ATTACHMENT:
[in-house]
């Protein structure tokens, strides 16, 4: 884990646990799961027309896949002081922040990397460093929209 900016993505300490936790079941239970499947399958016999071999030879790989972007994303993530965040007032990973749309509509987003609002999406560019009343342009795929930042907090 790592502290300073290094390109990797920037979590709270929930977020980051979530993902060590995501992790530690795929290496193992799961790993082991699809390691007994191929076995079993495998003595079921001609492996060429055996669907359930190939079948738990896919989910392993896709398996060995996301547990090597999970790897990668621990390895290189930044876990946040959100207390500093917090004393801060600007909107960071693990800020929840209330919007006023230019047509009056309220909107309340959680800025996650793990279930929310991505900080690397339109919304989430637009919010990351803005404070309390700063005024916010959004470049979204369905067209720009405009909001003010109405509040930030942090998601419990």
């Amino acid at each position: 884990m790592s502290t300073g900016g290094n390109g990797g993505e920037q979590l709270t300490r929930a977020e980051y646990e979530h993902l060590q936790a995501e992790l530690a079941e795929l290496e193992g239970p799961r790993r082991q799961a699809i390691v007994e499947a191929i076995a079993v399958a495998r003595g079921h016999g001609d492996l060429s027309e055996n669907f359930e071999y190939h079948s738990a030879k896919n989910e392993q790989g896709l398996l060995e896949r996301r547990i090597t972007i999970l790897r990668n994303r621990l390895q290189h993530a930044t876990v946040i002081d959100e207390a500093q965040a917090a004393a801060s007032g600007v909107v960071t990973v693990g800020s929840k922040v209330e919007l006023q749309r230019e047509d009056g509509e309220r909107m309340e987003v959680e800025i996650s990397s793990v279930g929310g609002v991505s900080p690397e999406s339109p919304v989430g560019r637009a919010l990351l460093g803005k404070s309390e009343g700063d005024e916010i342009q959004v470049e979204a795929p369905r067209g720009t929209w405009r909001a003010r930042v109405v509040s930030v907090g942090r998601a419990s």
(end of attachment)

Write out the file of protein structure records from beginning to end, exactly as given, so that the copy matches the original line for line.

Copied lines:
[in-house]
């Protein structure tokens, strides 16, 4: 884990646990799961027309896949002081922040990397460093929209 900016993505300490936790079941239970499947399958016999071999030879790989972007994303993530965040007032990973749309509509987003609002999406560019009343342009795929930042907090 790592502290300073290094390109990797920037979590709270929930977020980051979530993902060590995501992790530690795929290496193992799961790993082991699809390691007994191929076995079993495998003595079921001609492996060429055996669907359930190939079948738990896919989910392993896709398996060995996301547990090597999970790897990668621990390895290189930044876990946040959100207390500093917090004393801060600007909107960071693990800020929840209330919007006023230019047509009056309220909107309340959680800025996650793990279930929310991505900080690397339109919304989430637009919010990351803005404070309390700063005024916010959004470049979204369905067209720009405009909001003010109405509040930030942090998601419990």
């Amino acid at each position: 884990m790592s502290t300073g900016g290094n390109g990797g993505e920037q979590l709270t300490r929930a977020e980051y646990e979530h993902l060590q936790a995501e992790l530690a079941e795929l290496e193992g239970p799961r790993r082991q799961a699809i390691v007994e499947a191929i076995a079993v399958a495998r003595g079921h016999g001609d492996l060429s027309e055996n669907f359930e071999y190939h079948s738990a030879k896919n989910e392993q790989g896709l398996l060995e896949r996301r547990i090597t972007i999970l790897r990668n994303r621990l390895q290189h993530a930044t876990v946040i002081d959100e207390a500093q965040a917090a004393a801060s007032g600007v909107v960071t990973v693990g800020s929840k922040v209330e919007l006023q749309r230019e047509d009056g509509e309220r909107m309340e987003v959680e800025i996650s990397s793990v279930g929310g609002v991505s900080p690397e999406s339109p919304v989430g560019r637009a919010l990351l460093g803005k404070s309390e009343g700063d005024e916010i342009q959004v470049e979204a795929p369905r067209g720009t929209w405009r909001a003010r930042v109405v509040s930030v907090g942090r998601a419990s």